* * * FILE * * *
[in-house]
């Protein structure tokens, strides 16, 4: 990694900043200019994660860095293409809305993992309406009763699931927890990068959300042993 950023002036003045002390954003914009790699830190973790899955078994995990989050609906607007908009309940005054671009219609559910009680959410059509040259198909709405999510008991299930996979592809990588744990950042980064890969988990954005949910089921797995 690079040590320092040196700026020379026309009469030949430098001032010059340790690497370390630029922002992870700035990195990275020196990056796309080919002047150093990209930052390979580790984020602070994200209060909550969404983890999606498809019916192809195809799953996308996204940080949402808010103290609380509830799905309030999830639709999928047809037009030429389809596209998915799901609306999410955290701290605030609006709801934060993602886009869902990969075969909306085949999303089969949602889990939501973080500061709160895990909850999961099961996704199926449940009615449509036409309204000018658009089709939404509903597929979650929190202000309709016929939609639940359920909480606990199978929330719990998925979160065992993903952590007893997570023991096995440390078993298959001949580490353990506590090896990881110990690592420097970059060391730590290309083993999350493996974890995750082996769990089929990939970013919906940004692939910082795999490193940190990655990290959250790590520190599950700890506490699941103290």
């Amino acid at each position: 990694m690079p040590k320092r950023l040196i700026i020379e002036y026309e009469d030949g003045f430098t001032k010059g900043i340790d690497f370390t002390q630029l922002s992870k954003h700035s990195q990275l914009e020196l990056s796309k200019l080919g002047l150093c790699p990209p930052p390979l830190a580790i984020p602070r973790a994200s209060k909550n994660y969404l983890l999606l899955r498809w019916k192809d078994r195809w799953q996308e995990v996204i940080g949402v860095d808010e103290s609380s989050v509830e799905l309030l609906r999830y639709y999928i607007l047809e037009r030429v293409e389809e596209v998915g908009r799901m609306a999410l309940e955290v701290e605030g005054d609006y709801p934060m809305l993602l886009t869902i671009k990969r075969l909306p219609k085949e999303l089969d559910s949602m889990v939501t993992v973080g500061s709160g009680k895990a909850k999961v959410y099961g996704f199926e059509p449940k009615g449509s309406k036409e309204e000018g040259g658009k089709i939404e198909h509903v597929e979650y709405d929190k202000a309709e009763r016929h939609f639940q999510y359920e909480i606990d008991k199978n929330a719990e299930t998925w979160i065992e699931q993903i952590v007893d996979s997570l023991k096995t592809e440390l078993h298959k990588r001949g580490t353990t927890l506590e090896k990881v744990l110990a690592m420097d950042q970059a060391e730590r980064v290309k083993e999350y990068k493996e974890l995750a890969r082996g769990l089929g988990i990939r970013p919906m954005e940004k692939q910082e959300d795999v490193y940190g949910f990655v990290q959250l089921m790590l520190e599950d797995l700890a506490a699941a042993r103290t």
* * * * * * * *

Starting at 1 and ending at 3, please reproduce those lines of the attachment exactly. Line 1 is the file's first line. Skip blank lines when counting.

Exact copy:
[in-house]
């Protein structure tokens, strides 16, 4: 990694900043200019994660860095293409809305993992309406009763699931927890990068959300042993 950023002036003045002390954003914009790699830190973790899955078994995990989050609906607007908009309940005054671009219609559910009680959410059509040259198909709405999510008991299930996979592809990588744990950042980064890969988990954005949910089921797995 690079040590320092040196700026020379026309009469030949430098001032010059340790690497370390630029922002992870700035990195990275020196990056796309080919002047150093990209930052390979580790984020602070994200209060909550969404983890999606498809019916192809195809799953996308996204940080949402808010103290609380509830799905309030999830639709999928047809037009030429389809596209998915799901609306999410955290701290605030609006709801934060993602886009869902990969075969909306085949999303089969949602889990939501973080500061709160895990909850999961099961996704199926449940009615449509036409309204000018658009089709939404509903597929979650929190202000309709016929939609639940359920909480606990199978929330719990998925979160065992993903952590007893997570023991096995440390078993298959001949580490353990506590090896990881110990690592420097970059060391730590290309083993999350493996974890995750082996769990089929990939970013919906940004692939910082795999490193940190990655990290959250790590520190599950700890506490699941103290």
């Amino acid at each position: 990694m690079p040590k320092r950023l040196i700026i020379e002036y026309e009469d030949g003045f430098t001032k010059g900043i340790d690497f370390t002390q630029l922002s992870k954003h700035s990195q990275l914009e020196l990056s796309k200019l080919g002047l150093c790699p990209p930052p390979l830190a580790i984020p602070r973790a994200s209060k909550n994660y969404l983890l999606l899955r498809w019916k192809d078994r195809w799953q996308e995990v996204i940080g949402v860095d808010e103290s609380s989050v509830e799905l309030l609906r999830y639709y999928i607007l047809e037009r030429v293409e389809e596209v998915g908009r799901m609306a999410l309940e955290v701290e605030g005054d609006y709801p934060m809305l993602l886009t869902i671009k990969r075969l909306p219609k085949e999303l089969d559910s949602m889990v939501t993992v973080g500061s709160g009680k895990a909850k999961v959410y099961g996704f199926e059509p449940k009615g449509s309406k036409e309204e000018g040259g658009k089709i939404e198909h509903v597929e979650y709405d929190k202000a309709e009763r016929h939609f639940q999510y359920e909480i606990d008991k199978n929330a719990e299930t998925w979160i065992e699931q993903i952590v007893d996979s997570l023991k096995t592809e440390l078993h298959k990588r001949g580490t353990t927890l506590e090896k990881v744990l110990a690592m420097d950042q970059a060391e730590r980064v290309k083993e999350y990068k493996e974890l995750a890969r082996g769990l089929g988990i990939r970013p919906m954005e940004k692939q910082e959300d795999v490193y940190g949910f990655v990290q959250l089921m790590l520190e599950d797995l700890a506490a699941a042993r103290t």